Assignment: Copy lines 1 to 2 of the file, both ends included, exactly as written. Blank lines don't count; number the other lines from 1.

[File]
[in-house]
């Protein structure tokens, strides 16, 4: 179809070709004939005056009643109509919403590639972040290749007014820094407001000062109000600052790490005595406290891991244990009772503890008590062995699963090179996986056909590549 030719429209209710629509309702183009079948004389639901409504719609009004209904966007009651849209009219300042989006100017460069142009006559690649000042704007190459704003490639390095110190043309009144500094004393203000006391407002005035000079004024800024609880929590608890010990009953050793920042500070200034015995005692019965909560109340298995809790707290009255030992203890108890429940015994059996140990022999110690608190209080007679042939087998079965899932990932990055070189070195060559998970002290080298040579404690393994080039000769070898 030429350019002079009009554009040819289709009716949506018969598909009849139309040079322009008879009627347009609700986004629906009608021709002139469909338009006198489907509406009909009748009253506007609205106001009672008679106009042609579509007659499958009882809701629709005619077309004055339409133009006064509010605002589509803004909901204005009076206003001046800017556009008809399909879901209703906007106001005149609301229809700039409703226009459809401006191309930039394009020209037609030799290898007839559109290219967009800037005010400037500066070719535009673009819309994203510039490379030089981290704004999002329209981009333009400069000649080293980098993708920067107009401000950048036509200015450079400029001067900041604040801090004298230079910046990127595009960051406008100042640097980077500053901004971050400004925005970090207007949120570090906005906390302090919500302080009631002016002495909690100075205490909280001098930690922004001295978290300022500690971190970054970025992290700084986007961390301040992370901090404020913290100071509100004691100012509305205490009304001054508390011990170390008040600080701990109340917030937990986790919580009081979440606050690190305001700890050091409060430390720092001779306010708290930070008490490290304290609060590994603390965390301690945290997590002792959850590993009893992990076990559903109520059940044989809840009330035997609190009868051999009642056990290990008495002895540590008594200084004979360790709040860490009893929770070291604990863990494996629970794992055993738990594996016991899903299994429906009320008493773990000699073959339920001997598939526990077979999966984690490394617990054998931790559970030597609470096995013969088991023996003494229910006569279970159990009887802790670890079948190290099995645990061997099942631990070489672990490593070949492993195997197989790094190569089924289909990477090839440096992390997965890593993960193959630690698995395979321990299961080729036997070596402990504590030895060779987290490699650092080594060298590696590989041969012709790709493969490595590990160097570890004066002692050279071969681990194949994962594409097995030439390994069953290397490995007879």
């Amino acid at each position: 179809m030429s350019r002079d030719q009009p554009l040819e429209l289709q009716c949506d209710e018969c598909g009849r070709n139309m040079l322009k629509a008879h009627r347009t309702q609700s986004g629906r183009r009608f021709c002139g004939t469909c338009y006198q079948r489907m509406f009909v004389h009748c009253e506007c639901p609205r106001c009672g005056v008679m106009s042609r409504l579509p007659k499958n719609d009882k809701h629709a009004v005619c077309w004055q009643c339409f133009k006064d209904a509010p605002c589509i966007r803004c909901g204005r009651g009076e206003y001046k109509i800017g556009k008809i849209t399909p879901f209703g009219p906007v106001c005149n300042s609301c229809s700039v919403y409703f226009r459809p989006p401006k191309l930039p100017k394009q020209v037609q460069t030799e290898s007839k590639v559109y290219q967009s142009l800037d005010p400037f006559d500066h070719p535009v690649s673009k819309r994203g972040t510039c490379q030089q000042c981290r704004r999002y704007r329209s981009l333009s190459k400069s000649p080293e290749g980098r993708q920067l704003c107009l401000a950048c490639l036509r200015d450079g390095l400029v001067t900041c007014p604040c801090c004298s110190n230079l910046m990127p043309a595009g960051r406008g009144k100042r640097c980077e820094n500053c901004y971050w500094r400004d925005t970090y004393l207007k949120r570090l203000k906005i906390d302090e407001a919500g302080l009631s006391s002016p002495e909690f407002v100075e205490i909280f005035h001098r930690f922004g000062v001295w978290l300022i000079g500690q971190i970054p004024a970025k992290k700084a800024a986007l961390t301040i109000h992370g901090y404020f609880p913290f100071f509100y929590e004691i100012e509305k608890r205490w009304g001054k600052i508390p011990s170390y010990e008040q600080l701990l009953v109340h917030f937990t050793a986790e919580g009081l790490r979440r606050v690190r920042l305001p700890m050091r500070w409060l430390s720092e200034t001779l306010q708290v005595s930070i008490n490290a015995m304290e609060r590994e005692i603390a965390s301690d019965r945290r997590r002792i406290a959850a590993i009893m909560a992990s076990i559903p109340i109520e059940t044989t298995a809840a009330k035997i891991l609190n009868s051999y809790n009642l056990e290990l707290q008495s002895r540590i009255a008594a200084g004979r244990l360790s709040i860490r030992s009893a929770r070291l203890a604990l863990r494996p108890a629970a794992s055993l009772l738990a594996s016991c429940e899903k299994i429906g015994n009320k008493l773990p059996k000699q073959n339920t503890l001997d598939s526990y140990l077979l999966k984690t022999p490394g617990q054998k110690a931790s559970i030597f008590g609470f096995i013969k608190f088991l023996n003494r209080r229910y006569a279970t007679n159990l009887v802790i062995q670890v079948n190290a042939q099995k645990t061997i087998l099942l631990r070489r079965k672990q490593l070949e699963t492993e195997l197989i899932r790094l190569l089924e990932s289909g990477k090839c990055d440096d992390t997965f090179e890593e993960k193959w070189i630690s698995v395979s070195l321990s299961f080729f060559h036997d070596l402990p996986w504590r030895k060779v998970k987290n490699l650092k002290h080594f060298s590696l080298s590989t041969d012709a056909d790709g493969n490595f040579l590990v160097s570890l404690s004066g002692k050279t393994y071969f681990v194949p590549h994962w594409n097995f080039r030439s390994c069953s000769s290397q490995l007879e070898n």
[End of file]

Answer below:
[in-house]
């Protein structure tokens, strides 16, 4: 179809070709004939005056009643109509919403590639972040290749007014820094407001000062109000600052790490005595406290891991244990009772503890008590062995699963090179996986056909590549 030719429209209710629509309702183009079948004389639901409504719609009004209904966007009651849209009219300042989006100017460069142009006559690649000042704007190459704003490639390095110190043309009144500094004393203000006391407002005035000079004024800024609880929590608890010990009953050793920042500070200034015995005692019965909560109340298995809790707290009255030992203890108890429940015994059996140990022999110690608190209080007679042939087998079965899932990932990055070189070195060559998970002290080298040579404690393994080039000769070898 030429350019002079009009554009040819289709009716949506018969598909009849139309040079322009008879009627347009609700986004629906009608021709002139469909338009006198489907509406009909009748009253506007609205106001009672008679106009042609579509007659499958009882809701629709005619077309004055339409133009006064509010605002589509803004909901204005009076206003001046800017556009008809399909879901209703906007106001005149609301229809700039409703226009459809401006191309930039394009020209037609030799290898007839559109290219967009800037005010400037500066070719535009673009819309994203510039490379030089981290704004999002329209981009333009400069000649080293980098993708920067107009401000950048036509200015450079400029001067900041604040801090004298230079910046990127595009960051406008100042640097980077500053901004971050400004925005970090207007949120570090906005906390302090919500302080009631002016002495909690100075205490909280001098930690922004001295978290300022500690971190970054970025992290700084986007961390301040992370901090404020913290100071509100004691100012509305205490009304001054508390011990170390008040600080701990109340917030937990986790919580009081979440606050690190305001700890050091409060430390720092001779306010708290930070008490490290304290609060590994603390965390301690945290997590002792959850590993009893992990076990559903109520059940044989809840009330035997609190009868051999009642056990290990008495002895540590008594200084004979360790709040860490009893929770070291604990863990494996629970794992055993738990594996016991899903299994429906009320008493773990000699073959339920001997598939526990077979999966984690490394617990054998931790559970030597609470096995013969088991023996003494229910006569279970159990009887802790670890079948190290099995645990061997099942631990070489672990490593070949492993195997197989790094190569089924289909990477090839440096992390997965890593993960193959630690698995395979321990299961080729036997070596402990504590030895060779987290490699650092080594060298590696590989041969012709790709493969490595590990160097570890004066002692050279071969681990194949994962594409097995030439390994069953290397490995007879």